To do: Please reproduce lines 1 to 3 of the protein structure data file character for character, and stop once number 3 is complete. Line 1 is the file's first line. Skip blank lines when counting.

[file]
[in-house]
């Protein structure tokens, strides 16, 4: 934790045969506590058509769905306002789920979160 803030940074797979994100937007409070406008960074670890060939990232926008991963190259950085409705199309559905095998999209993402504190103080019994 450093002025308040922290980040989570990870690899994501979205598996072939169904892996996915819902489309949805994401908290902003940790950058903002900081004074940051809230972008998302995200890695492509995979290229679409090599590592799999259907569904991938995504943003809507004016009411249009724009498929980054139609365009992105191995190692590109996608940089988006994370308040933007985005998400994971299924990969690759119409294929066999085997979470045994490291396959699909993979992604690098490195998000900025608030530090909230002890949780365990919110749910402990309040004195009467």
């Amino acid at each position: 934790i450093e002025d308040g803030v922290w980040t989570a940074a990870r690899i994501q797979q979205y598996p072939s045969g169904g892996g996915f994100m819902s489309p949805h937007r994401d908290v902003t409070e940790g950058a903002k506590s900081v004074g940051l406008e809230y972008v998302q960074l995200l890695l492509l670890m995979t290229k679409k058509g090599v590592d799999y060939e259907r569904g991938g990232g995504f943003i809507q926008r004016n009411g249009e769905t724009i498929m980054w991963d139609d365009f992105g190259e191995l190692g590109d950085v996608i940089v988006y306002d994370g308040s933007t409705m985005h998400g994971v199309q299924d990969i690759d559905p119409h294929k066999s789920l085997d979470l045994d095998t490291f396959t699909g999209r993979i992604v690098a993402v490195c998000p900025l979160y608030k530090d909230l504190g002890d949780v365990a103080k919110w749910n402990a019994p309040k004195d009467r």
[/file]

[in-house]
């Protein structure tokens, strides 16, 4: 934790045969506590058509769905306002789920979160 803030940074797979994100937007409070406008960074670890060939990232926008991963190259950085409705199309559905095998999209993402504190103080019994 450093002025308040922290980040989570990870690899994501979205598996072939169904892996996915819902489309949805994401908290902003940790950058903002900081004074940051809230972008998302995200890695492509995979290229679409090599590592799999259907569904991938995504943003809507004016009411249009724009498929980054139609365009992105191995190692590109996608940089988006994370308040933007985005998400994971299924990969690759119409294929066999085997979470045994490291396959699909993979992604690098490195998000900025608030530090909230002890949780365990919110749910402990309040004195009467």
């Amino acid at each position: 934790i450093e002025d308040g803030v922290w980040t989570a940074a990870r690899i994501q797979q979205y598996p072939s045969g169904g892996g996915f994100m819902s489309p949805h937007r994401d908290v902003t409070e940790g950058a903002k506590s900081v004074g940051l406008e809230y972008v998302q960074l995200l890695l492509l670890m995979t290229k679409k058509g090599v590592d799999y060939e259907r569904g991938g990232g995504f943003i809507q926008r004016n009411g249009e769905t724009i498929m980054w991963d139609d365009f992105g190259e191995l190692g590109d950085v996608i940089v988006y306002d994370g308040s933007t409705m985005h998400g994971v199309q299924d990969i690759d559905p119409h294929k066999s789920l085997d979470l045994d095998t490291f396959t699909g999209r993979i992604v690098a993402v490195c998000p900025l979160y608030k530090d909230l504190g002890d949780v365990a103080k919110w749910n402990a019994p309040k004195d009467r």